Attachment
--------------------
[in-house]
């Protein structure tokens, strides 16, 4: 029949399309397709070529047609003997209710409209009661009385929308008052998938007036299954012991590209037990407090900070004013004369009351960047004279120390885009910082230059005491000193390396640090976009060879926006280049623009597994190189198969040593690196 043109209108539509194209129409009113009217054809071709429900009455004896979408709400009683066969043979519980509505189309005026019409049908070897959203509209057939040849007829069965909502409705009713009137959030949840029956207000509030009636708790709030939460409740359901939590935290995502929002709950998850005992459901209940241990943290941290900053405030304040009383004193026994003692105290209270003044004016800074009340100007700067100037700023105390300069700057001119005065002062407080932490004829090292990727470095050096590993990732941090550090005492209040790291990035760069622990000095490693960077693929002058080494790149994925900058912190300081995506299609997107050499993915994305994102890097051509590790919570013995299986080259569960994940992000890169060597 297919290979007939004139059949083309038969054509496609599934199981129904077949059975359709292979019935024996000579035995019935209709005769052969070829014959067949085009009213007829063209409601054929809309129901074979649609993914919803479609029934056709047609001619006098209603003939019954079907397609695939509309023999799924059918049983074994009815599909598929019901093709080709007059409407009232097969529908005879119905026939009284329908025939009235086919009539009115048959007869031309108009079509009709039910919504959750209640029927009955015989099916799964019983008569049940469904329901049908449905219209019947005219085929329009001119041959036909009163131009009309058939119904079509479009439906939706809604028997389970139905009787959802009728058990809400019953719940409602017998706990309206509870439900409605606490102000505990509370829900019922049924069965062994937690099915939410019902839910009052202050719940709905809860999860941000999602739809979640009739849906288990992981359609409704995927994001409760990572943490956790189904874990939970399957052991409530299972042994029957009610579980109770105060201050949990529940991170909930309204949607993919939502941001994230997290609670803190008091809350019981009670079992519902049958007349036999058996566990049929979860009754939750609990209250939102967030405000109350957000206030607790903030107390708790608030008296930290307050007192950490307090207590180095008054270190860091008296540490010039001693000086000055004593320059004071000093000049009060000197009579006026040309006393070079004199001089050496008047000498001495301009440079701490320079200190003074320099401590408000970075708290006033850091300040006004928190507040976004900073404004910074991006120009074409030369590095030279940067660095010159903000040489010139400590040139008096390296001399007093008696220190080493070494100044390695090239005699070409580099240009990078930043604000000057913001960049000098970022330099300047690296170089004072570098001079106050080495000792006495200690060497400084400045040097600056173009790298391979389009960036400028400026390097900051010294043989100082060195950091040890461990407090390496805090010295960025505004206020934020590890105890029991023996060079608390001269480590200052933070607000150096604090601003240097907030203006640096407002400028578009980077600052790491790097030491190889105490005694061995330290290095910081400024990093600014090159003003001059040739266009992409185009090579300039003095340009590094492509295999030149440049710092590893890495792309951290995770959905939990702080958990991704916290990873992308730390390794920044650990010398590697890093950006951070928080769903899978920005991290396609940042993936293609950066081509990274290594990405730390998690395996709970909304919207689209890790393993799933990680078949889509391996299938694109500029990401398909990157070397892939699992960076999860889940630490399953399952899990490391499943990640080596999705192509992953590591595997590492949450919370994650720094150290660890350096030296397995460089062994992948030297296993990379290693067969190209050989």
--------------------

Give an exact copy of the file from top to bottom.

[in-house]
């Protein structure tokens, strides 16, 4: 029949399309397709070529047609003997209710409209009661009385929308008052998938007036299954012991590209037990407090900070004013004369009351960047004279120390885009910082230059005491000193390396640090976009060879926006280049623009597994190189198969040593690196 043109209108539509194209129409009113009217054809071709429900009455004896979408709400009683066969043979519980509505189309005026019409049908070897959203509209057939040849007829069965909502409705009713009137959030949840029956207000509030009636708790709030939460409740359901939590935290995502929002709950998850005992459901209940241990943290941290900053405030304040009383004193026994003692105290209270003044004016800074009340100007700067100037700023105390300069700057001119005065002062407080932490004829090292990727470095050096590993990732941090550090005492209040790291990035760069622990000095490693960077693929002058080494790149994925900058912190300081995506299609997107050499993915994305994102890097051509590790919570013995299986080259569960994940992000890169060597 297919290979007939004139059949083309038969054509496609599934199981129904077949059975359709292979019935024996000579035995019935209709005769052969070829014959067949085009009213007829063209409601054929809309129901074979649609993914919803479609029934056709047609001619006098209603003939019954079907397609695939509309023999799924059918049983074994009815599909598929019901093709080709007059409407009232097969529908005879119905026939009284329908025939009235086919009539009115048959007869031309108009079509009709039910919504959750209640029927009955015989099916799964019983008569049940469904329901049908449905219209019947005219085929329009001119041959036909009163131009009309058939119904079509479009439906939706809604028997389970139905009787959802009728058990809400019953719940409602017998706990309206509870439900409605606490102000505990509370829900019922049924069965062994937690099915939410019902839910009052202050719940709905809860999860941000999602739809979640009739849906288990992981359609409704995927994001409760990572943490956790189904874990939970399957052991409530299972042994029957009610579980109770105060201050949990529940991170909930309204949607993919939502941001994230997290609670803190008091809350019981009670079992519902049958007349036999058996566990049929979860009754939750609990209250939102967030405000109350957000206030607790903030107390708790608030008296930290307050007192950490307090207590180095008054270190860091008296540490010039001693000086000055004593320059004071000093000049009060000197009579006026040309006393070079004199001089050496008047000498001495301009440079701490320079200190003074320099401590408000970075708290006033850091300040006004928190507040976004900073404004910074991006120009074409030369590095030279940067660095010159903000040489010139400590040139008096390296001399007093008696220190080493070494100044390695090239005699070409580099240009990078930043604000000057913001960049000098970022330099300047690296170089004072570098001079106050080495000792006495200690060497400084400045040097600056173009790298391979389009960036400028400026390097900051010294043989100082060195950091040890461990407090390496805090010295960025505004206020934020590890105890029991023996060079608390001269480590200052933070607000150096604090601003240097907030203006640096407002400028578009980077600052790491790097030491190889105490005694061995330290290095910081400024990093600014090159003003001059040739266009992409185009090579300039003095340009590094492509295999030149440049710092590893890495792309951290995770959905939990702080958990991704916290990873992308730390390794920044650990010398590697890093950006951070928080769903899978920005991290396609940042993936293609950066081509990274290594990405730390998690395996709970909304919207689209890790393993799933990680078949889509391996299938694109500029990401398909990157070397892939699992960076999860889940630490399953399952899990490391499943990640080596999705192509992953590591595997590492949450919370994650720094150290660890350096030296397995460089062994992948030297296993990379290693067969190209050989």